Personal privacy is something we all value and understand the need for. This is especially true as we daily face the challenges of unlimited access to data on the internet. Cyber criminals hack our email accounts, steal our credit card numbers and even our identities. Obviously, we understand the need for and are thankful for procedures institutions have implemented to protect our personal information. Treading along the line between security and access to your own information can sometimes be tricky.
Sometimes as schools work to protect your child’s privacy you may find yourself unsure what records you are able to request and what data you’re allowed access to. You may also be a little unsure what rights you have concerning what you see in the records. The Federal law that addresses these questions is the Family Educational Rights and Privacy Act (FERPA). Specifics pertaining to children with disabilities are addressed in the Individuals with Disabilities Education Act (IDEA).
Your basic rights include:
- The right to see your child’s records. These include report cards, disciplinary records, contact and family information, attendance records, standardized testing results and any special education records. You may request to see them at any time and a school is not allowed to refuse you access. You are also entitled to see any video footage of your child that the school keeps. However, the school is not required to share any personal notes made by counselors or teachers.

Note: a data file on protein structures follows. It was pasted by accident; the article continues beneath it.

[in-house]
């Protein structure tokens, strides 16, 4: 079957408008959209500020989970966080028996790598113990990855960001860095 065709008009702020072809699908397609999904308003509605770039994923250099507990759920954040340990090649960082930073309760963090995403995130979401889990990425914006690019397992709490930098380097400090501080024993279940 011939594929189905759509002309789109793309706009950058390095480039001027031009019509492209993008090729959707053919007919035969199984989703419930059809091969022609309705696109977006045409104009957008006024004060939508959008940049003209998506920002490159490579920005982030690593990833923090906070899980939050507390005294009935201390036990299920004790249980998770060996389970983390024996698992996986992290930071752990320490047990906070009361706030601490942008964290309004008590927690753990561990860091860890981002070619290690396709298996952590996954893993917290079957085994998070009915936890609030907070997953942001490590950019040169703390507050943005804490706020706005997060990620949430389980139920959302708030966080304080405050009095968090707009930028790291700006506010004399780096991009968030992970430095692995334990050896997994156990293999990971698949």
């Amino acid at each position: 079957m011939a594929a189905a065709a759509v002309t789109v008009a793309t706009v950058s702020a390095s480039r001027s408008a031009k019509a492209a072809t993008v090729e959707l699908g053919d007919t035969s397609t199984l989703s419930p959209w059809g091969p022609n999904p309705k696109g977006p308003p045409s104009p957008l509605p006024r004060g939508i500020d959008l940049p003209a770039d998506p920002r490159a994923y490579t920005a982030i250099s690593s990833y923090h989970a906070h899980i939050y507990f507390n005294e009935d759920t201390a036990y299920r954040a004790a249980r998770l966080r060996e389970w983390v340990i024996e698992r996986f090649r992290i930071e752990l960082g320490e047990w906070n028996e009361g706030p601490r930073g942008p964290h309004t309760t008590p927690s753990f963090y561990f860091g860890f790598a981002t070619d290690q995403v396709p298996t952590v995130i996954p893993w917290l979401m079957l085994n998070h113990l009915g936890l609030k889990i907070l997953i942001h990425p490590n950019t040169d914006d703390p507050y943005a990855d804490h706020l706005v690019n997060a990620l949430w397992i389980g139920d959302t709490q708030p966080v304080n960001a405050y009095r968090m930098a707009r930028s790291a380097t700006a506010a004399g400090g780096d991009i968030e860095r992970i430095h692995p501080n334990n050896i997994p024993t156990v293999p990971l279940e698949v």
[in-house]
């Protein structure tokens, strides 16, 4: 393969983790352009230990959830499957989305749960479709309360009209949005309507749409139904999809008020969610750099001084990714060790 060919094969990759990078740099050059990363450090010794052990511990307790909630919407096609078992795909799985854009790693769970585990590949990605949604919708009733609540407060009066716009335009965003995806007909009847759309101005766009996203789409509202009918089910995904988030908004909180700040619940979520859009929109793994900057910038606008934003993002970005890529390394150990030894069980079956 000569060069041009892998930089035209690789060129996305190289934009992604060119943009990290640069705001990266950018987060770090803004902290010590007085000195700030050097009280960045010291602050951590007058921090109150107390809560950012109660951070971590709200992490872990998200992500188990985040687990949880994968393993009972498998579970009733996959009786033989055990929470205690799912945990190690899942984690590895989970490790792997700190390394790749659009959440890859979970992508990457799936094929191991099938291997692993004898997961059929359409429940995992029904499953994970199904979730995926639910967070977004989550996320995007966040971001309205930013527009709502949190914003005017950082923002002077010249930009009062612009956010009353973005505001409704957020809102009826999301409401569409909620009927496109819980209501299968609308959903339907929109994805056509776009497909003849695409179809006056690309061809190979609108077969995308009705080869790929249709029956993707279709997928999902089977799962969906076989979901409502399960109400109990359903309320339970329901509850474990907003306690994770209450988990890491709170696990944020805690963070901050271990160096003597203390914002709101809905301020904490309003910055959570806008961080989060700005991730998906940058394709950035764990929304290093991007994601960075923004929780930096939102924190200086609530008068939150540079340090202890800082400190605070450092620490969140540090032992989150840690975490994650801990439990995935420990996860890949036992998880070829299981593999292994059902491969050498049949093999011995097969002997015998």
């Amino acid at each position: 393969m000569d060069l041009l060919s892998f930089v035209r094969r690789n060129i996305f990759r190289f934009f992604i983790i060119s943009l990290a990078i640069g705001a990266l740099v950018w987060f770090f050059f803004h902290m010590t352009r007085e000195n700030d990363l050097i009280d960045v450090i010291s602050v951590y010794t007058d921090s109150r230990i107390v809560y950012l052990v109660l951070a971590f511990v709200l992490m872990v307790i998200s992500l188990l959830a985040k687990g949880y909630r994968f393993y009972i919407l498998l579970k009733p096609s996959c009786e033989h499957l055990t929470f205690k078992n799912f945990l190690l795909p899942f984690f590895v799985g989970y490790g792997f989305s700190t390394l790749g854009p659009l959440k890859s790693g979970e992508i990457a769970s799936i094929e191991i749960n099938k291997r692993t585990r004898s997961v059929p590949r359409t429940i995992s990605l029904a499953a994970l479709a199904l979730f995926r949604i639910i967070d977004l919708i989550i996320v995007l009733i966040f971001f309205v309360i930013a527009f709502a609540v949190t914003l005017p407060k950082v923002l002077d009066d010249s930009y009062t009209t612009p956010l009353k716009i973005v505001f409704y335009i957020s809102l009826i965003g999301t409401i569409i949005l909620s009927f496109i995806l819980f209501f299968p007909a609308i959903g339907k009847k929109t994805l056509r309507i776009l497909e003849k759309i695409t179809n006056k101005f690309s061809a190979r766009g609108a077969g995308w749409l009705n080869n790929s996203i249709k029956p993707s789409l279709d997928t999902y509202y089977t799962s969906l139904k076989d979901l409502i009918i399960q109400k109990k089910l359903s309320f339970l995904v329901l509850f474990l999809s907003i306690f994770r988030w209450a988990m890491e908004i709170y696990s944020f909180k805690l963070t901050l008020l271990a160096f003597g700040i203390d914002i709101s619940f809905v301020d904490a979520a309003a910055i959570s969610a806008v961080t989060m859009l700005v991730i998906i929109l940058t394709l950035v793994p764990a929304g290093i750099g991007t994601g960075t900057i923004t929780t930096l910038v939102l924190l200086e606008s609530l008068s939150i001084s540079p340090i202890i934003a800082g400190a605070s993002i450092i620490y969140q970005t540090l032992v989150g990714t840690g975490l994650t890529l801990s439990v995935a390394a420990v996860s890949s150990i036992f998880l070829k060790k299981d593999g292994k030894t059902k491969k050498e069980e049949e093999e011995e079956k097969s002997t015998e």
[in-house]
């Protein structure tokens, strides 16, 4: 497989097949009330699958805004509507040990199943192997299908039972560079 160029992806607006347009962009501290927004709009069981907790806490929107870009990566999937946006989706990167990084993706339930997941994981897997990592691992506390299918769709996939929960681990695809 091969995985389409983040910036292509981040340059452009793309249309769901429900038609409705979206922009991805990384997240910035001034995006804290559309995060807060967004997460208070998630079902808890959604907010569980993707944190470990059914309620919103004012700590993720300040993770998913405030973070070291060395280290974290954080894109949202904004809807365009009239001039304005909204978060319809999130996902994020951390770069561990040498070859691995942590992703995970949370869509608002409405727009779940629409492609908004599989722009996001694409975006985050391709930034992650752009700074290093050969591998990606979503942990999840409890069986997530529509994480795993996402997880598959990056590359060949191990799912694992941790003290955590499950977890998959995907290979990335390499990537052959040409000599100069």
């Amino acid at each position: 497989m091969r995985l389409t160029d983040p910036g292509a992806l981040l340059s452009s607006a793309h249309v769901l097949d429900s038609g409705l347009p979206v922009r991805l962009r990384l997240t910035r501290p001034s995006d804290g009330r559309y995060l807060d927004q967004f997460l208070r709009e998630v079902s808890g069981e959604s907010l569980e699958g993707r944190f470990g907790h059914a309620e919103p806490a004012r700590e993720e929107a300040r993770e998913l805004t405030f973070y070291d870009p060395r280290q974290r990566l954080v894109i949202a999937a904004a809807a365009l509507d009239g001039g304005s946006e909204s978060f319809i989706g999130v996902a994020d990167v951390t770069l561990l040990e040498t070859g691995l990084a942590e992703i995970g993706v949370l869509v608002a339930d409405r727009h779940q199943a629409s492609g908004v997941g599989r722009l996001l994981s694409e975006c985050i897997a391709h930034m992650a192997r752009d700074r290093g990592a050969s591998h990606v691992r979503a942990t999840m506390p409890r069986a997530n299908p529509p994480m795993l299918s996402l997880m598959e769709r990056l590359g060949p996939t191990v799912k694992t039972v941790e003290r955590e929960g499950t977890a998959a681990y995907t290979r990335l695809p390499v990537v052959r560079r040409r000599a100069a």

- The right to keep your child’s records private. The school must get your written consent before anyone outside of the system can see your child’s records. An exception to this is when they send records to another school or college acceptance board.
- The right to correct your child’s records. You may ask the school to change any inaccuracies in the records (i.e., a B notated for a class when the child actually received an A) and anything you think violates your child’s privacy. If the school officials do not agree with you, you have the right to request a records’ hearing. If you lose at the hearing, you have the right to put a written statement in the records explaining the problem.
The bottom line here is that you have a right to see information concerning your child – just ask! This article is a general summary of FERPA and we understand that you may have more specific questions regarding your child’s records. If you need any help navigating interactions with your child’s school, an advocate who has been in these situations before is invaluable. Reach out to us if you are unsure of what the next best step should be for you and your child.